Department of Cognitive Science
The explicable emergence of the mind
Elizabeth Schier (firstname.lastname@example.org)Macquarie Centre for Cognitive Science,Sydney
AbstractThe goal of the symposium 'Integrating Perspectives on the Relation between Mind and Brain' was to get people with different views and from different disciplines to open up a dialogue by focusing on answering a set of questions. In this paper I present a view of the relation between the mind and the brain that is informed by recent work in the philosophy of science. The basic idea is that the mind is more than the brain because mental states are identical to the activity of groups of organized neurons. Unlike the standard non-reductive materialism irreducibility is not seen as related to multiple realisability. The upshot is that we can bring the relation between the mind and the brain in line with other clear cases of ontological emergence, we can see how psychology can be an independent science, and yet how important explanatory connections can be made between psychology and neuroscience.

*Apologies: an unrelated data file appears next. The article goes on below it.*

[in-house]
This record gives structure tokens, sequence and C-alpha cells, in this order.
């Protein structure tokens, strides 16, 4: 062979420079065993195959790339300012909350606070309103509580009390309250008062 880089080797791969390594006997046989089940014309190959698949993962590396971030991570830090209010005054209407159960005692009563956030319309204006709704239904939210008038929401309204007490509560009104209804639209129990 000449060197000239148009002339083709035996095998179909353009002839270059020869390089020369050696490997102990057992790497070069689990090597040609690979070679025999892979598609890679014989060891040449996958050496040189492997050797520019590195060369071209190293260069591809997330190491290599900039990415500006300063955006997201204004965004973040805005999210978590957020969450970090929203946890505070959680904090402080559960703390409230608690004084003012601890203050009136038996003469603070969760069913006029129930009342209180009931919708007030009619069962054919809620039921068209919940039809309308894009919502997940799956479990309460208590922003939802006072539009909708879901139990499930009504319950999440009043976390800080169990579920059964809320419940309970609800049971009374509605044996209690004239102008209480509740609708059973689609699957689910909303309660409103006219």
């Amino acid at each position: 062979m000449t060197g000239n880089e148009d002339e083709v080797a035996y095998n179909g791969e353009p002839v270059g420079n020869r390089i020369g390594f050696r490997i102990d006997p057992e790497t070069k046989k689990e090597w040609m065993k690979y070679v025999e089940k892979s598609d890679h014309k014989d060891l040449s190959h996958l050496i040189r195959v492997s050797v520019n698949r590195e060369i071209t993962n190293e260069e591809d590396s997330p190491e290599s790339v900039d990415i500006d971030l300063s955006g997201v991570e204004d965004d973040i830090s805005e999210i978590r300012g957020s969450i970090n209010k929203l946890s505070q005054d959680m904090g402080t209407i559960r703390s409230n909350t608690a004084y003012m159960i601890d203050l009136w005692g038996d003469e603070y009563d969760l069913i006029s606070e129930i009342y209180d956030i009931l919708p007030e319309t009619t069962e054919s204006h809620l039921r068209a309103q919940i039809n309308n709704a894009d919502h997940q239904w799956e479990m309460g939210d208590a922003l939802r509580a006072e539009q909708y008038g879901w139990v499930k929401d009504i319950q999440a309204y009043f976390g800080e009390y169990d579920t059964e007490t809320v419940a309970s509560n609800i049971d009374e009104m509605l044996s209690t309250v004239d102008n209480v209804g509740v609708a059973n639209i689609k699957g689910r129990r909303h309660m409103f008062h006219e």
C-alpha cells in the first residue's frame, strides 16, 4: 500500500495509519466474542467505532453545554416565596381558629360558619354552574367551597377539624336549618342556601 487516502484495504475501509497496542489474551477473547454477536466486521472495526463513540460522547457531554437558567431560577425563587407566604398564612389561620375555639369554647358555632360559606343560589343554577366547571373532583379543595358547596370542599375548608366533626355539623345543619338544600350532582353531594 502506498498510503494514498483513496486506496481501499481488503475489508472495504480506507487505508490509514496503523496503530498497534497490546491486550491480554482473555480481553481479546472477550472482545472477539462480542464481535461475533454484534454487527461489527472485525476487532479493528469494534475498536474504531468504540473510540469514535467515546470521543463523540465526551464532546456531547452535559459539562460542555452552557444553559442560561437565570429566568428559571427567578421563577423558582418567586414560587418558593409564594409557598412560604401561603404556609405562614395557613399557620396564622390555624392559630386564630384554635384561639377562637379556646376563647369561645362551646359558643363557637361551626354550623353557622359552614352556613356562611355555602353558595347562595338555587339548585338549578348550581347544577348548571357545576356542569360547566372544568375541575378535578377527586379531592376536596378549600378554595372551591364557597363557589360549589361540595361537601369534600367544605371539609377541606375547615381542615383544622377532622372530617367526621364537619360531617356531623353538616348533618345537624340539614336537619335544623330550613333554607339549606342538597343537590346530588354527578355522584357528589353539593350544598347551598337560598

Citation details for this article:Schier, E. (2010). The Explicable Emergence of the Mind. In W. Christensen, E. Schier, and J. Sutton (Eds.), ASCS09: Proceedings of the 9th Conference of the Australasian Society for Cognitive Science (pp. 306-310). Sydney: Macquarie Centre for Cognitive Science.
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